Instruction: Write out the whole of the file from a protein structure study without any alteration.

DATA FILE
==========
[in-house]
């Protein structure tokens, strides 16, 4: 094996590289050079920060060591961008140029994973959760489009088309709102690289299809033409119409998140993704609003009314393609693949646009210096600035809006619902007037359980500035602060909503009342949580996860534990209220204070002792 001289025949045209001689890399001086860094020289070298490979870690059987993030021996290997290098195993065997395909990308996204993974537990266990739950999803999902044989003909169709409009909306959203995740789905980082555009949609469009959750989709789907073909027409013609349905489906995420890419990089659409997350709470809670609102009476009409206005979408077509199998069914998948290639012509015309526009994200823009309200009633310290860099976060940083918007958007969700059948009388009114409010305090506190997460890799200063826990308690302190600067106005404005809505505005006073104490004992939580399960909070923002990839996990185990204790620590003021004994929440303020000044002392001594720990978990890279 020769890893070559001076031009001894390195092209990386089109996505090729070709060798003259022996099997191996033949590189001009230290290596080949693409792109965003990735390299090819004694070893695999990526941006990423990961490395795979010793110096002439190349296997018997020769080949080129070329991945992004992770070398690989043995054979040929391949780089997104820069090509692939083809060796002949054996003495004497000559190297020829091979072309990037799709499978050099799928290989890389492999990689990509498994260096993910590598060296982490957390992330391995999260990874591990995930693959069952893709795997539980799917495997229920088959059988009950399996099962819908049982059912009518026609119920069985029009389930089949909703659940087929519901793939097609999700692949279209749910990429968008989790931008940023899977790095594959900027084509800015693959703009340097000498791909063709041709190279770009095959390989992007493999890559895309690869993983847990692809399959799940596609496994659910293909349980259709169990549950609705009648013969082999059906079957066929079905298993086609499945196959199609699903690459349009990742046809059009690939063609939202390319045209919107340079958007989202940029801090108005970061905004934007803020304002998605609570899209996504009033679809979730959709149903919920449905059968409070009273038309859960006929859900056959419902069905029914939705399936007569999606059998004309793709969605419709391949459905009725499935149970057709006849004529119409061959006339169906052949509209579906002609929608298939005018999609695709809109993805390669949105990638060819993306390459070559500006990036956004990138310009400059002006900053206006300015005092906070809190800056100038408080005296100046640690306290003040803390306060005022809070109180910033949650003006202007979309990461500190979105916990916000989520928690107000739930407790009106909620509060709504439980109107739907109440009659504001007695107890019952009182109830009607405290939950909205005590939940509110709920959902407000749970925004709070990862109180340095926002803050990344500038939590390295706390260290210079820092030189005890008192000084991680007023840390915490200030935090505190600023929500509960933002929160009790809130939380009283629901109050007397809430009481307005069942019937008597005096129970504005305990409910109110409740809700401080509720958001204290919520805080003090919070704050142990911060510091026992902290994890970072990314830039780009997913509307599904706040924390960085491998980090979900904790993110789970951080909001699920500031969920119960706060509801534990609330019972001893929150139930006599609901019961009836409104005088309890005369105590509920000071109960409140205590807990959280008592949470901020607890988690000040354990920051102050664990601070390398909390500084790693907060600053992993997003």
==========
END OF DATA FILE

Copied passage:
[in-house]
């Protein structure tokens, strides 16, 4: 094996590289050079920060060591961008140029994973959760489009088309709102690289299809033409119409998140993704609003009314393609693949646009210096600035809006619902007037359980500035602060909503009342949580996860534990209220204070002792 001289025949045209001689890399001086860094020289070298490979870690059987993030021996290997290098195993065997395909990308996204993974537990266990739950999803999902044989003909169709409009909306959203995740789905980082555009949609469009959750989709789907073909027409013609349905489906995420890419990089659409997350709470809670609102009476009409206005979408077509199998069914998948290639012509015309526009994200823009309200009633310290860099976060940083918007958007969700059948009388009114409010305090506190997460890799200063826990308690302190600067106005404005809505505005006073104490004992939580399960909070923002990839996990185990204790620590003021004994929440303020000044002392001594720990978990890279 020769890893070559001076031009001894390195092209990386089109996505090729070709060798003259022996099997191996033949590189001009230290290596080949693409792109965003990735390299090819004694070893695999990526941006990423990961490395795979010793110096002439190349296997018997020769080949080129070329991945992004992770070398690989043995054979040929391949780089997104820069090509692939083809060796002949054996003495004497000559190297020829091979072309990037799709499978050099799928290989890389492999990689990509498994260096993910590598060296982490957390992330391995999260990874591990995930693959069952893709795997539980799917495997229920088959059988009950399996099962819908049982059912009518026609119920069985029009389930089949909703659940087929519901793939097609999700692949279209749910990429968008989790931008940023899977790095594959900027084509800015693959703009340097000498791909063709041709190279770009095959390989992007493999890559895309690869993983847990692809399959799940596609496994659910293909349980259709169990549950609705009648013969082999059906079957066929079905298993086609499945196959199609699903690459349009990742046809059009690939063609939202390319045209919107340079958007989202940029801090108005970061905004934007803020304002998605609570899209996504009033679809979730959709149903919920449905059968409070009273038309859960006929859900056959419902069905029914939705399936007569999606059998004309793709969605419709391949459905009725499935149970057709006849004529119409061959006339169906052949509209579906002609929608298939005018999609695709809109993805390669949105990638060819993306390459070559500006990036956004990138310009400059002006900053206006300015005092906070809190800056100038408080005296100046640690306290003040803390306060005022809070109180910033949650003006202007979309990461500190979105916990916000989520928690107000739930407790009106909620509060709504439980109107739907109440009659504001007695107890019952009182109830009607405290939950909205005590939940509110709920959902407000749970925004709070990862109180340095926002803050990344500038939590390295706390260290210079820092030189005890008192000084991680007023840390915490200030935090505190600023929500509960933002929160009790809130939380009283629901109050007397809430009481307005069942019937008597005096129970504005305990409910109110409740809700401080509720958001204290919520805080003090919070704050142990911060510091026992902290994890970072990314830039780009997913509307599904706040924390960085491998980090979900904790993110789970951080909001699920500031969920119960706060509801534990609330019972001893929150139930006599609901019961009836409104005088309890005369105590509920000071109960409140205590807990959280008592949470901020607890988690000040354990920051102050664990601070390398909390500084790693907060600053992993997003």